I find it much harder to trim out the waste after sewing, than doing all the cutting and then stitching closely around the edges.  I have some pictures of one of the first flame jobs I did.  My first attempt I tried to trim after sewing and I got jagged cut lines/edges. 

I think Roy uses small scissors and either him or someone else uses a razor blade.  I haven't used a razor blade, but may give it a try.

What I did was cut out my design, then carefully glue it down with contact cement to keep it from moving while sewing.  After sewing, you can clean up the glue with something like Goo Be Gone or something similar.  Vinyl would be much easier than cloth.  I have never used this method on cloth and don't think it would work because of trying to clean the glue.


Here, I had glued down the design and just had the waste laying on top to help make sure it was aligned properly.  By only lightly gluing, I was able to pull off the waste before sewing.  The only reason the waste was there, was to help me with proper alignment.  You can see where I had removed one piece already.


This was after removing and sewing the first color.


Here's a close up of sewing first color.  I hadn't cleaned up any glue.  You can see the residue.


This shows after I sewed the second color.  You can see that I still need some practice here, but not too bad for my first attempt.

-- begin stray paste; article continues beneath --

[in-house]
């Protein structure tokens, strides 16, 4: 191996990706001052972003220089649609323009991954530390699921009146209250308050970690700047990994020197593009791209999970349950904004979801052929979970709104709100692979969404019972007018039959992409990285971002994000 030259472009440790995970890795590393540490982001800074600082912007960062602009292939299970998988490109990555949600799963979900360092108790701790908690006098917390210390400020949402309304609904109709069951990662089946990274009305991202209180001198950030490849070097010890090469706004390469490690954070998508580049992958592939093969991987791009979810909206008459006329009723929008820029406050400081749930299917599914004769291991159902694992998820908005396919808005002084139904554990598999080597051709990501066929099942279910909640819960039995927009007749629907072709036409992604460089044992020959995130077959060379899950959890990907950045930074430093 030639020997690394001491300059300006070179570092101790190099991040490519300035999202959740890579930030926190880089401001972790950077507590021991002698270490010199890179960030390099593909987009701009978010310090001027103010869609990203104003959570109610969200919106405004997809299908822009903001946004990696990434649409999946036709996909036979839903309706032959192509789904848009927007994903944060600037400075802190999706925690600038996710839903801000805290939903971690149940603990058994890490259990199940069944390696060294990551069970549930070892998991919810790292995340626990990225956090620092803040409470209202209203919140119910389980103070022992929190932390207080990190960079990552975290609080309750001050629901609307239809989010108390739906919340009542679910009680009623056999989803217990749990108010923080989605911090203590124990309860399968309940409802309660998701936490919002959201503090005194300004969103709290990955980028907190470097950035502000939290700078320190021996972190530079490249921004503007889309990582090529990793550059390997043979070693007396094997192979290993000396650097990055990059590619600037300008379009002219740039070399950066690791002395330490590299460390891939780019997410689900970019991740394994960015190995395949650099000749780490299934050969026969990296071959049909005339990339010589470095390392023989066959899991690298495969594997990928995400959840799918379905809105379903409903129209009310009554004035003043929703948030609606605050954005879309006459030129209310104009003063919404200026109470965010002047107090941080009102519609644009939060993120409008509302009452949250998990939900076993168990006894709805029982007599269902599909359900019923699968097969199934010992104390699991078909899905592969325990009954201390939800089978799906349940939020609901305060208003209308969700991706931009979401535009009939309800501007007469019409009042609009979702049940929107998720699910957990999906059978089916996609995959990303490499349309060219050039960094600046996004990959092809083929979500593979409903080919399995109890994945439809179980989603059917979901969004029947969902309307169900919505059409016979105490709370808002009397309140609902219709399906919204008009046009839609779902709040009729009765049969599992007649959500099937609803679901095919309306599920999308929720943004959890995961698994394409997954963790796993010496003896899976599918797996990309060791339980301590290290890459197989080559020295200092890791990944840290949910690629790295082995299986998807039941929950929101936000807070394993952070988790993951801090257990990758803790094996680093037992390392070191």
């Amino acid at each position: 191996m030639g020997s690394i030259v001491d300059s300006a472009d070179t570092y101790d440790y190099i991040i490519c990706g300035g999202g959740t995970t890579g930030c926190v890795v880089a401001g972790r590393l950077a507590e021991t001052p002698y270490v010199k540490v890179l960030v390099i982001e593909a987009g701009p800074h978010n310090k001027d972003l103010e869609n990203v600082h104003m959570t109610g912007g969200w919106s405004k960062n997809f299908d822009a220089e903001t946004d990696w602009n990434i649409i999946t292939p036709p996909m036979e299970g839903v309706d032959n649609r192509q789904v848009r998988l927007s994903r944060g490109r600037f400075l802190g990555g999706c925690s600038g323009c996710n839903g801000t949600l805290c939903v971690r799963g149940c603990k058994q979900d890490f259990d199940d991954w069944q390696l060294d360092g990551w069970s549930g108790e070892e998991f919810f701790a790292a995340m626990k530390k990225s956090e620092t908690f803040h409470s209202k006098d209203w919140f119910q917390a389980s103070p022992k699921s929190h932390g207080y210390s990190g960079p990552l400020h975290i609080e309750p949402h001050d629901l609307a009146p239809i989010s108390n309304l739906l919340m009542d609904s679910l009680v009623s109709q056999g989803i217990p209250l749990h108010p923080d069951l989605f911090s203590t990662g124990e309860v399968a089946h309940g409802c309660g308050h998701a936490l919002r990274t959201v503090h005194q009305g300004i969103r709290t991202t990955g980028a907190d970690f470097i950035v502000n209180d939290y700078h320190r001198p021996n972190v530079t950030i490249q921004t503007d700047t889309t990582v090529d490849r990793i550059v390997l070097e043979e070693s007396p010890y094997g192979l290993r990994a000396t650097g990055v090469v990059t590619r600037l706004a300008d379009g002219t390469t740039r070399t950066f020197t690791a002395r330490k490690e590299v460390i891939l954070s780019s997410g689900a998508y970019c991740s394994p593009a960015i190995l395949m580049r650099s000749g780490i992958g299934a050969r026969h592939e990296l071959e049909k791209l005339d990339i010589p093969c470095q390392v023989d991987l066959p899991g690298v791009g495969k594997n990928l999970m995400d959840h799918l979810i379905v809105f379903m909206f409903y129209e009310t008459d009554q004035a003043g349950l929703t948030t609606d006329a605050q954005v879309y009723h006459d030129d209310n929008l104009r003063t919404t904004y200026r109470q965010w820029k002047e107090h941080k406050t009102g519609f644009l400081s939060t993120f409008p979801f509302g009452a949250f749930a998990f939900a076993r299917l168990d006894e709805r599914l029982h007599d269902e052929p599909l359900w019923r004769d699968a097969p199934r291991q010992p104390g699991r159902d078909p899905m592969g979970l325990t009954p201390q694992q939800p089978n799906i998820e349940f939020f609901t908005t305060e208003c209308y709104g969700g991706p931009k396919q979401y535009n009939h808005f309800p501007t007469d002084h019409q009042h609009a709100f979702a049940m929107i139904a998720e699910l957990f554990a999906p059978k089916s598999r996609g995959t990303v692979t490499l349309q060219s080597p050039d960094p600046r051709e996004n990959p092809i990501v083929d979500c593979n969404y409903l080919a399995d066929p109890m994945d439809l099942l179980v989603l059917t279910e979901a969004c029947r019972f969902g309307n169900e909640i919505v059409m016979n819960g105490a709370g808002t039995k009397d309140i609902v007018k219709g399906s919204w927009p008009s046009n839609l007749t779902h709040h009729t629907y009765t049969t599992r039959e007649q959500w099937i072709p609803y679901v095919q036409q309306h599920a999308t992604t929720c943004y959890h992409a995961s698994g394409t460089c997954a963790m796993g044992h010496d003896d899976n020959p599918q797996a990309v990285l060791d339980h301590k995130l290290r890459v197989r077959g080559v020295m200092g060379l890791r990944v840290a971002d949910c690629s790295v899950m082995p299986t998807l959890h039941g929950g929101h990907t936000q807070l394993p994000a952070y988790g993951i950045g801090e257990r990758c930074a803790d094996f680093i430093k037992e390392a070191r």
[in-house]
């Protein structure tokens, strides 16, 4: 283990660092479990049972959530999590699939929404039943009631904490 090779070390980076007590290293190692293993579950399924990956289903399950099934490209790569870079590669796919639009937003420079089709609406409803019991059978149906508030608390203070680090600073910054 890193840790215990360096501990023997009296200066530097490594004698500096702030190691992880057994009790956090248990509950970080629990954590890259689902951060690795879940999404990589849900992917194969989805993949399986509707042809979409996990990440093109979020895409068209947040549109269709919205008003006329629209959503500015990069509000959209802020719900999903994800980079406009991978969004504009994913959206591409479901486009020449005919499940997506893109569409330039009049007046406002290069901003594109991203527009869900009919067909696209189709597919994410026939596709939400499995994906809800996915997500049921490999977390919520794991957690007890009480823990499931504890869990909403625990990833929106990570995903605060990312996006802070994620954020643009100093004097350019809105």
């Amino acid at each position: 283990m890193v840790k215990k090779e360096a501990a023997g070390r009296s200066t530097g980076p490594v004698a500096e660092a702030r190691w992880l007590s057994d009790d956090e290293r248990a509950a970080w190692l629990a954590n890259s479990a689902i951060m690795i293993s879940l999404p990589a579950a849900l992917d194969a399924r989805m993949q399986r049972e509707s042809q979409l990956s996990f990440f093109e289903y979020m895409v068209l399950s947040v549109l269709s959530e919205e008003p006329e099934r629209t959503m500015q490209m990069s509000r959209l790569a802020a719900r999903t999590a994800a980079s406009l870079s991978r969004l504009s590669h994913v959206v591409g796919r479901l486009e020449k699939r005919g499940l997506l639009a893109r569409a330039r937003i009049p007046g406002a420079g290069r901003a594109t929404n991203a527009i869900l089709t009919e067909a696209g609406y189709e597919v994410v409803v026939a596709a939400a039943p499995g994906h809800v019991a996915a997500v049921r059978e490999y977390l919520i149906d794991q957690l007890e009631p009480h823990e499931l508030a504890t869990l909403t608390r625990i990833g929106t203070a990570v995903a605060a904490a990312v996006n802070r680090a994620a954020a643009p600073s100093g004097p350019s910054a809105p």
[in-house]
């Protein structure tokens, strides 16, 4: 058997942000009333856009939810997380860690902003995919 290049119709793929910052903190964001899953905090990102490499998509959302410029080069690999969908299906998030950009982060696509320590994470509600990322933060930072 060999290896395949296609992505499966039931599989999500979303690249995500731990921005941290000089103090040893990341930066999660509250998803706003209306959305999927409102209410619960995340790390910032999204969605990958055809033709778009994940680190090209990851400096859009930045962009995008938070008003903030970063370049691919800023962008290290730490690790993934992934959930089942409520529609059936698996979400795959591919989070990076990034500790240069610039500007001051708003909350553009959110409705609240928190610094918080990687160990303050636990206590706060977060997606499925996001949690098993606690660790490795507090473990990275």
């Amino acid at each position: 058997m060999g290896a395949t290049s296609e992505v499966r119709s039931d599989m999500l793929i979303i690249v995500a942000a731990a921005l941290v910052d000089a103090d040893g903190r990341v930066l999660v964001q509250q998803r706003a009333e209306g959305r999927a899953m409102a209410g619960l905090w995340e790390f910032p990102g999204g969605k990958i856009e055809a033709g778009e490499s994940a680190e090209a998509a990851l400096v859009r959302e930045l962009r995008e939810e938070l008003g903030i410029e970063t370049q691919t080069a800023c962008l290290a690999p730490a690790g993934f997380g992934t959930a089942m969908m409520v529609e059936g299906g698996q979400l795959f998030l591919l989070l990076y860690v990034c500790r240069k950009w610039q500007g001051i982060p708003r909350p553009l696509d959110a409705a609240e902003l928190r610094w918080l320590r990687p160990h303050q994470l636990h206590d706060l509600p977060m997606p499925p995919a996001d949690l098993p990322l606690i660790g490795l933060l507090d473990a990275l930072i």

Hope this helps some.  I know Loren is very good on appliqués.  He's very good on accurately sewing the edges.  Maybe he'll give some advice too.

Here's a picture I saved for inspiration.  I think it's one that Loren had posted.



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scottymc
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« #13 : January 24, 2011, 03:34:53 PM »

Sorry, but I just can't help myself,  pour some petrol on the insert and light a match. :D 
Peppy
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« #14 : January 24, 2011, 08:34:46 PM »

Sorry, but I just can't help myself,  pour some petrol on the insert and light a match. :D  

COVER IT WITH GAS AND SET IT ON FIRE!
http://www.youtube.com/watch?v=Dyh5v_GizaY
just a word to the wise, you won't like this song so don't click on it. ;)

BTW- nice work Bobby! Thats some jazzy seat!
« : January 24, 2011, 08:52:58 PM Peppy »